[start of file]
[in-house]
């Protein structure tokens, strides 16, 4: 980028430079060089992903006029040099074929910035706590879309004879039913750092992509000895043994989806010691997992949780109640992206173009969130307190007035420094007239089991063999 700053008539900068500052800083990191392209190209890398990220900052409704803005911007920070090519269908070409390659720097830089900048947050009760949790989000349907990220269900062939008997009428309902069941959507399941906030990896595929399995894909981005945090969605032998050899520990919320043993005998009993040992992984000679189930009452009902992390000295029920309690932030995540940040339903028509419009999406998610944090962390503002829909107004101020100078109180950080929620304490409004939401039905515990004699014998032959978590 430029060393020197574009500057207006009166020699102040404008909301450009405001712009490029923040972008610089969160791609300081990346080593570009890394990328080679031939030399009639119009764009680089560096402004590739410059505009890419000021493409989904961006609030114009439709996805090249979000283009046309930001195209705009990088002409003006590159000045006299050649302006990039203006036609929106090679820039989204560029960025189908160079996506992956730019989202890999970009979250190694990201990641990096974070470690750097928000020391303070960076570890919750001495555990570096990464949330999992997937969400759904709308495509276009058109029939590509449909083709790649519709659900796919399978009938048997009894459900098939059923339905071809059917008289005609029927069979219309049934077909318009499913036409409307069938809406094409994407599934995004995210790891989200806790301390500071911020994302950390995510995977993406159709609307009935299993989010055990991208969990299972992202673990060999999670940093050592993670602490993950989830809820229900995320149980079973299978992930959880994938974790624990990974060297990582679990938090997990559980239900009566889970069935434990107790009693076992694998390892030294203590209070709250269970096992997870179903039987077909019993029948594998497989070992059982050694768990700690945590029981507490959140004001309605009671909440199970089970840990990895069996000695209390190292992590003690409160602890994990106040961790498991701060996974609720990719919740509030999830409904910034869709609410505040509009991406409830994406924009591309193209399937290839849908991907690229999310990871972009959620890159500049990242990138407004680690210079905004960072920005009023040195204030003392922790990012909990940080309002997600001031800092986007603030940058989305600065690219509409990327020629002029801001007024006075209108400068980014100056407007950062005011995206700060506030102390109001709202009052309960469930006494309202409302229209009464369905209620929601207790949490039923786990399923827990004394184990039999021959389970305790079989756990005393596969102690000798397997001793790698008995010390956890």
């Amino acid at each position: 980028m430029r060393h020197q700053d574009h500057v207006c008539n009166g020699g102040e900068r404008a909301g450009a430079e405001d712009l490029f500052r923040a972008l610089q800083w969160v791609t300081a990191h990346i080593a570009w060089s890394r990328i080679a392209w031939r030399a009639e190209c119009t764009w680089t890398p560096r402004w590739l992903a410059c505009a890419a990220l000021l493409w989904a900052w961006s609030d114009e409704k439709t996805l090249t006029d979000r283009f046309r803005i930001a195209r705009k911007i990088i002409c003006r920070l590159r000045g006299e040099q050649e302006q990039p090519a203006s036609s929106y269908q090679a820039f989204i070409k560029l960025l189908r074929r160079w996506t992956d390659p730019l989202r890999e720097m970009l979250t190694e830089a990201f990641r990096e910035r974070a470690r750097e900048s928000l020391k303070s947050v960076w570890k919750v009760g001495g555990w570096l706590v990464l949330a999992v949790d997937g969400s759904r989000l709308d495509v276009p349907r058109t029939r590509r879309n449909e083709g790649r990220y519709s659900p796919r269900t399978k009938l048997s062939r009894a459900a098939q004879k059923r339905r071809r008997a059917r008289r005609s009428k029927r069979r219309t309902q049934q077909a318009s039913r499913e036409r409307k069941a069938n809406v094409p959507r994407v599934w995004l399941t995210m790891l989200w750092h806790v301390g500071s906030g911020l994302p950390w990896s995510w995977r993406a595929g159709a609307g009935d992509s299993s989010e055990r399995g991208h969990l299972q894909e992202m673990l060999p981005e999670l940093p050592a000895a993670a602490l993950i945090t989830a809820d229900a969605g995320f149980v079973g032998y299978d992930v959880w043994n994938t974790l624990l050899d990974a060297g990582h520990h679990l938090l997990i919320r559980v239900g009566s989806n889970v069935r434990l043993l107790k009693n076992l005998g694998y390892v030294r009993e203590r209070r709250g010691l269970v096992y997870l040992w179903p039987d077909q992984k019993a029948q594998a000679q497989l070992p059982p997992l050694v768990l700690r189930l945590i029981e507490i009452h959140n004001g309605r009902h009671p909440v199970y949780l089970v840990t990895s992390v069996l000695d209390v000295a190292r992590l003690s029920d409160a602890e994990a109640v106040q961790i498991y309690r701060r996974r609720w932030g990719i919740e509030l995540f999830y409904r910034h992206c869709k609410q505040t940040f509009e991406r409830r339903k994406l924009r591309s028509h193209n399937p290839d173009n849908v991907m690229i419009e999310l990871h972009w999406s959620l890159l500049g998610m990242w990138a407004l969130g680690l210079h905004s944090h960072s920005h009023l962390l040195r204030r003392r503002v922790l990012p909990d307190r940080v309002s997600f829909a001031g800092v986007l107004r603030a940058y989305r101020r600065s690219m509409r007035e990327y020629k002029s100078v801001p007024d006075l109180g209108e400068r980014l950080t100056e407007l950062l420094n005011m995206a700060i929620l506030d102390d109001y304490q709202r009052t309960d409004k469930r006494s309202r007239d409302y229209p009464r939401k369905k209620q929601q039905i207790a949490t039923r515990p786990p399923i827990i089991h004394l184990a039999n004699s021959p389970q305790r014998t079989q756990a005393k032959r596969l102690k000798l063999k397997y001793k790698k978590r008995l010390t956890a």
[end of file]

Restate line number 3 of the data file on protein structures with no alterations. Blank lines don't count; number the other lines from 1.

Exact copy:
């Amino acid at each position: 980028m430029r060393h020197q700053d574009h500057v207006c008539n009166g020699g102040e900068r404008a909301g450009a430079e405001d712009l490029f500052r923040a972008l610089q800083w969160v791609t300081a990191h990346i080593a570009w060089s890394r990328i080679a392209w031939r030399a009639e190209c119009t764009w680089t890398p560096r402004w590739l992903a410059c505009a890419a990220l000021l493409w989904a900052w961006s609030d114009e409704k439709t996805l090249t006029d979000r283009f046309r803005i930001a195209r705009k911007i990088i002409c003006r920070l590159r000045g006299e040099q050649e302006q990039p090519a203006s036609s929106y269908q090679a820039f989204i070409k560029l960025l189908r074929r160079w996506t992956d390659p730019l989202r890999e720097m970009l979250t190694e830089a990201f990641r990096e910035r974070a470690r750097e900048s928000l020391k303070s947050v960076w570890k919750v009760g001495g555990w570096l706590v990464l949330a999992v949790d997937g969400s759904r989000l709308d495509v276009p349907r058109t029939r590509r879309n449909e083709g790649r990220y519709s659900p796919r269900t399978k009938l048997s062939r009894a459900a098939q004879k059923r339905r071809r008997a059917r008289r005609s009428k029927r069979r219309t309902q049934q077909a318009s039913r499913e036409r409307k069941a069938n809406v094409p959507r994407v599934w995004l399941t995210m790891l989200w750092h806790v301390g500071s906030g911020l994302p950390w990896s995510w995977r993406a595929g159709a609307g009935d992509s299993s989010e055990r399995g991208h969990l299972q894909e992202m673990l060999p981005e999670l940093p050592a000895a993670a602490l993950i945090t989830a809820d229900a969605g995320f149980v079973g032998y299978d992930v959880w043994n994938t974790l624990l050899d990974a060297g990582h520990h679990l938090l997990i919320r559980v239900g009566s989806n889970v069935r434990l043993l107790k009693n076992l005998g694998y390892v030294r009993e203590r209070r709250g010691l269970v096992y997870l040992w179903p039987d077909q992984k019993a029948q594998a000679q497989l070992p059982p997992l050694v768990l700690r189930l945590i029981e507490i009452h959140n004001g309605r009902h009671p909440v199970y949780l089970v840990t990895s992390v069996l000695d209390v000295a190292r992590l003690s029920d409160a602890e994990a109640v106040q961790i498991y309690r701060r996974r609720w932030g990719i919740e509030l995540f999830y409904r910034h992206c869709k609410q505040t940040f509009e991406r409830r339903k994406l924009r591309s028509h193209n399937p290839d173009n849908v991907m690229i419009e999310l990871h972009w999406s959620l890159l500049g998610m990242w990138a407004l969130g680690l210079h905004s944090h960072s920005h009023l962390l040195r204030r003392r503002v922790l990012p909990d307190r940080v309002s997600f829909a001031g800092v986007l107004r603030a940058y989305r101020r600065s690219m509409r007035e990327y020629k002029s100078v801001p007024d006075l109180g209108e400068r980014l950080t100056e407007l950062l420094n005011m995206a700060i929620l506030d102390d109001y304490q709202r009052t309960d409004k469930r006494s309202r007239d409302y229209p009464r939401k369905k209620q929601q039905i207790a949490t039923r515990p786990p399923i827990i089991h004394l184990a039999n004699s021959p389970q305790r014998t079989q756990a005393k032959r596969l102690k000798l063999k397997y001793k790698k978590r008995l010390t956890a």